Contact: Rachel McCleery (202) 224-4515
Wyden Statement at Finance Committee Hearing on Affordable Housing
As Prepared for Delivery
At the outset of this morning’s hearing, I want to begin by thanking Chairman Hatch and Senator Cantwell. They are leading the charge when it comes to affordable housing, particularly through smart tax policies the committee will discuss today, and I’m looking forward to working more with them on these issues.
Our country’s housing policy needs an urgent remodel. Today millions of Americans struggle to pay the rent, and they can’t even dream of purchasing a home.
To get into a bit of Introduction to Economics, a key housing challenge is increasing supply. When housing is scarce in the communities where people want to live and work, prices get bid up, and working people get pushed out. Rent increases faster than people’s incomes, even among people who earn a decent wage. There are few incentives to build affordable housing near schools, public transit and amenities like parks and retail.
Oftentimes, the only places where people can afford housing, it’s an hour or more from where they work or want their kids to go to school. Many people either spend a small fortune on train tickets and bus fares, or they spend eternities sitting behind a steering wheel on the daily commute. Many families wind up in food deserts where it’s next to impossible to get healthy, fresh meals.
This crisis is a five-alarm fire across the country and all over my home state of Oregon – in Portland, Bend, Hood River, Astoria, Medford and so many other places. It’s evident in the faces of far too many Oregon children, veterans and families living on the streets.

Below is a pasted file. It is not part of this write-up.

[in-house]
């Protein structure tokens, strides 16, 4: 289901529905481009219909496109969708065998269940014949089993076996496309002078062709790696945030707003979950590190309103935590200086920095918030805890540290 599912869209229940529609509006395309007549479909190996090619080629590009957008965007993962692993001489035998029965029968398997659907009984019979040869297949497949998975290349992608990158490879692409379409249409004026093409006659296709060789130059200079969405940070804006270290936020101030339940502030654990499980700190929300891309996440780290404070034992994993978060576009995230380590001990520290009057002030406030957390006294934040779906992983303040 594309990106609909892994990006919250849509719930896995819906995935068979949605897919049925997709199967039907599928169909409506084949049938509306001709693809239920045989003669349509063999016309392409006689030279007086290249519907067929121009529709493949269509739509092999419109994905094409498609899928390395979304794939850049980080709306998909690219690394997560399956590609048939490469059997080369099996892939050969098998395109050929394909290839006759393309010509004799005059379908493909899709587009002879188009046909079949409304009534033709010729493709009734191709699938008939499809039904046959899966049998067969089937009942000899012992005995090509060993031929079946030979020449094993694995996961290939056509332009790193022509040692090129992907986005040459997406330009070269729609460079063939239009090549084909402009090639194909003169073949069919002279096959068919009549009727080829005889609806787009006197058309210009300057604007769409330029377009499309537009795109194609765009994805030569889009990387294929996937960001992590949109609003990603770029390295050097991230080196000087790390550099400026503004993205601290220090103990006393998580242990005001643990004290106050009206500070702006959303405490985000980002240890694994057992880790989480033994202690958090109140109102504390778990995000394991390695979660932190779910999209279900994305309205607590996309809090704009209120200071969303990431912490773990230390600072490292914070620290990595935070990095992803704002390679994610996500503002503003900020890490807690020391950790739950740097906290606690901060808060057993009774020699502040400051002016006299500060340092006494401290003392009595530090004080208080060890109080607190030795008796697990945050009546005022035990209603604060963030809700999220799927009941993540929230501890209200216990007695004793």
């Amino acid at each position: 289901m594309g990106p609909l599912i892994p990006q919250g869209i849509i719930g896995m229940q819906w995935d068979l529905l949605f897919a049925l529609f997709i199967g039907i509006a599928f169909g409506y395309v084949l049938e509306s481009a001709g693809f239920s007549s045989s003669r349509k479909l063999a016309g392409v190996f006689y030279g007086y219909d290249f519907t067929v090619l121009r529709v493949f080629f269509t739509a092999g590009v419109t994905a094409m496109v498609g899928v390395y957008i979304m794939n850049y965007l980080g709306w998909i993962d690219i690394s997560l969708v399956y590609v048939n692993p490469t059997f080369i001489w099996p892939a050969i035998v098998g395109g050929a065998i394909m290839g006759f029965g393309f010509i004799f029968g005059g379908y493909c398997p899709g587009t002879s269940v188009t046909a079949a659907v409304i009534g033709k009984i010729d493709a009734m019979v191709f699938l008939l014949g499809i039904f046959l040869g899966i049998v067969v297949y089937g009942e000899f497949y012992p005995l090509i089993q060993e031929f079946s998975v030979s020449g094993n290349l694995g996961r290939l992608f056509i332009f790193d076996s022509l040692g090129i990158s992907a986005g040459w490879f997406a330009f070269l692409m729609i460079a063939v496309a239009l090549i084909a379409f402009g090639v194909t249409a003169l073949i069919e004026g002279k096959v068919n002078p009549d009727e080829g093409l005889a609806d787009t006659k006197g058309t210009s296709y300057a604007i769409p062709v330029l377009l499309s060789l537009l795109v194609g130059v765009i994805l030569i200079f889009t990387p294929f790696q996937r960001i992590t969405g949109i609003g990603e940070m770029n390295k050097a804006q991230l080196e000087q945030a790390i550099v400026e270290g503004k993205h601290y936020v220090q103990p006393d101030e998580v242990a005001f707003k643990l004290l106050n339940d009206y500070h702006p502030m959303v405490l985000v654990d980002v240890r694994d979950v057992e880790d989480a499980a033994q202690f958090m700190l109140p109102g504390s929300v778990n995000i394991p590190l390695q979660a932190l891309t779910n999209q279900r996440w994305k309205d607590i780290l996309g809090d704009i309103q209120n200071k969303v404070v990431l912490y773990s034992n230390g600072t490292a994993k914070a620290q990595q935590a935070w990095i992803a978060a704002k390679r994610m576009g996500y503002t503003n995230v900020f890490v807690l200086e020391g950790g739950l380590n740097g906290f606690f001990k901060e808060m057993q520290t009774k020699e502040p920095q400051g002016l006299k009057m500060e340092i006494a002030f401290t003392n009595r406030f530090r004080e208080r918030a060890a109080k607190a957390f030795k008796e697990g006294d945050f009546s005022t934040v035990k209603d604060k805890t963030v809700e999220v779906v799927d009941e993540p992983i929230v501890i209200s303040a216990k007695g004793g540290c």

On this committee, Senator Cantwell and Chairman Hatch have spent considerable time fighting this supply shortage. They’ve got an important bill that I co-sponsored called the Affordable Housing Credit Improvement Act of 2017. Their proposal is all about supercharging the Low Income Housing Tax Credit and wringing more value out of every dollar that goes into it. And it builds on what the three of us got in the 2015 tax bill, which made the expanded LIHTC credit permanent.
In my view they’ve developed smart ways of attacking this scarcity problem, and that will mean more housing goes up in communities where people want to work and plant roots.
I’ll have other ideas to talk about in the days and weeks ahead – ideas about helping the middle class and first-time homebuyers, as well as better-linking services with low-income housing.
But as for today’s hearing, I’m looking forward to talking with our witnesses about some of the ideas Senators Cantwell and Hatch have put forward, as well as how it’ll be possible to incentivize more housing construction near transit, schools and amenities.
I’ll wrap up with one last thought. Senators Cantwell and Hatch are demonstrating how the two sides can work together on major economic challenges. After a heated few weeks in the Senate, I know both sides crave a return to bipartisanship and regular order, and for this committee that would mean tax reform is likely on the horizon.
Senate Democrats outlined our principles for a tax overhaul in a letter to the majority this morning. It spells out what our caucus will bring to the debate. And in my view, it’s in the best tradition of this committee to tackle big issues like tax reform on a bipartisan basis, so it’s my hope that we’re able to bring the two sides together on this issue in the months ahead.
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